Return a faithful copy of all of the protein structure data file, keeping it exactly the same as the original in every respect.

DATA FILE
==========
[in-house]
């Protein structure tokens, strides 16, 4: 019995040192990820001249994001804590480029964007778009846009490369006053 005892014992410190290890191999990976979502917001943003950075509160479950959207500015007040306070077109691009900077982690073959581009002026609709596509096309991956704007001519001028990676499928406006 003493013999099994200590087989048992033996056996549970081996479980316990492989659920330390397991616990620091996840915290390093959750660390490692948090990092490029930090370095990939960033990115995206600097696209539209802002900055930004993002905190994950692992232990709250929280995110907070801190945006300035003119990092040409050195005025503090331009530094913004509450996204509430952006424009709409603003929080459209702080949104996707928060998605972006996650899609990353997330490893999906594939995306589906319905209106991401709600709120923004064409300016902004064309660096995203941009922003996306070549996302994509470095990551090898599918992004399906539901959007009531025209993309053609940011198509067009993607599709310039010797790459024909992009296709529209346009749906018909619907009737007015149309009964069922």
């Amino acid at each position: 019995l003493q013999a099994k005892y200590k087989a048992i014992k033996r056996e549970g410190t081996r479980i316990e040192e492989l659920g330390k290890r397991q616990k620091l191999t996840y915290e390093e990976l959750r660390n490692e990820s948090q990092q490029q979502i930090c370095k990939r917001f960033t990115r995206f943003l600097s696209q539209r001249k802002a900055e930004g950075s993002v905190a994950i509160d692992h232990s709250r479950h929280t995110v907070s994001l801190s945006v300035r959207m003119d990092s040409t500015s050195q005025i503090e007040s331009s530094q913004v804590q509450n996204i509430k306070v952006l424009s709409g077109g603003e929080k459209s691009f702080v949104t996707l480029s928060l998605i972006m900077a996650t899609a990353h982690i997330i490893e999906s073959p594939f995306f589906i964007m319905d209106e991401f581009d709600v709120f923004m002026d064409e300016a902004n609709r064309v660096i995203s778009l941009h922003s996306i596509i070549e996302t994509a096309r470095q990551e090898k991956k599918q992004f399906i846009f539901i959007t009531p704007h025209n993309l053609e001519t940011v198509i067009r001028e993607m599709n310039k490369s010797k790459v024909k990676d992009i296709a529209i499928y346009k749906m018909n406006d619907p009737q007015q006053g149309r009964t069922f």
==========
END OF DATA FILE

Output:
[in-house]
């Protein structure tokens, strides 16, 4: 019995040192990820001249994001804590480029964007778009846009490369006053 005892014992410190290890191999990976979502917001943003950075509160479950959207500015007040306070077109691009900077982690073959581009002026609709596509096309991956704007001519001028990676499928406006 003493013999099994200590087989048992033996056996549970081996479980316990492989659920330390397991616990620091996840915290390093959750660390490692948090990092490029930090370095990939960033990115995206600097696209539209802002900055930004993002905190994950692992232990709250929280995110907070801190945006300035003119990092040409050195005025503090331009530094913004509450996204509430952006424009709409603003929080459209702080949104996707928060998605972006996650899609990353997330490893999906594939995306589906319905209106991401709600709120923004064409300016902004064309660096995203941009922003996306070549996302994509470095990551090898599918992004399906539901959007009531025209993309053609940011198509067009993607599709310039010797790459024909992009296709529209346009749906018909619907009737007015149309009964069922």
């Amino acid at each position: 019995l003493q013999a099994k005892y200590k087989a048992i014992k033996r056996e549970g410190t081996r479980i316990e040192e492989l659920g330390k290890r397991q616990k620091l191999t996840y915290e390093e990976l959750r660390n490692e990820s948090q990092q490029q979502i930090c370095k990939r917001f960033t990115r995206f943003l600097s696209q539209r001249k802002a900055e930004g950075s993002v905190a994950i509160d692992h232990s709250r479950h929280t995110v907070s994001l801190s945006v300035r959207m003119d990092s040409t500015s050195q005025i503090e007040s331009s530094q913004v804590q509450n996204i509430k306070v952006l424009s709409g077109g603003e929080k459209s691009f702080v949104t996707l480029s928060l998605i972006m900077a996650t899609a990353h982690i997330i490893e999906s073959p594939f995306f589906i964007m319905d209106e991401f581009d709600v709120f923004m002026d064409e300016a902004n609709r064309v660096i995203s778009l941009h922003s996306i596509i070549e996302t994509a096309r470095q990551e090898k991956k599918q992004f399906i846009f539901i959007t009531p704007h025209n993309l053609e001519t940011v198509i067009r001028e993607m599709n310039k490369s010797k790459v024909k990676d992009i296709a529209i499928y346009k749906m018909n406006d619907p009737q007015q006053g149309r009964t069922f």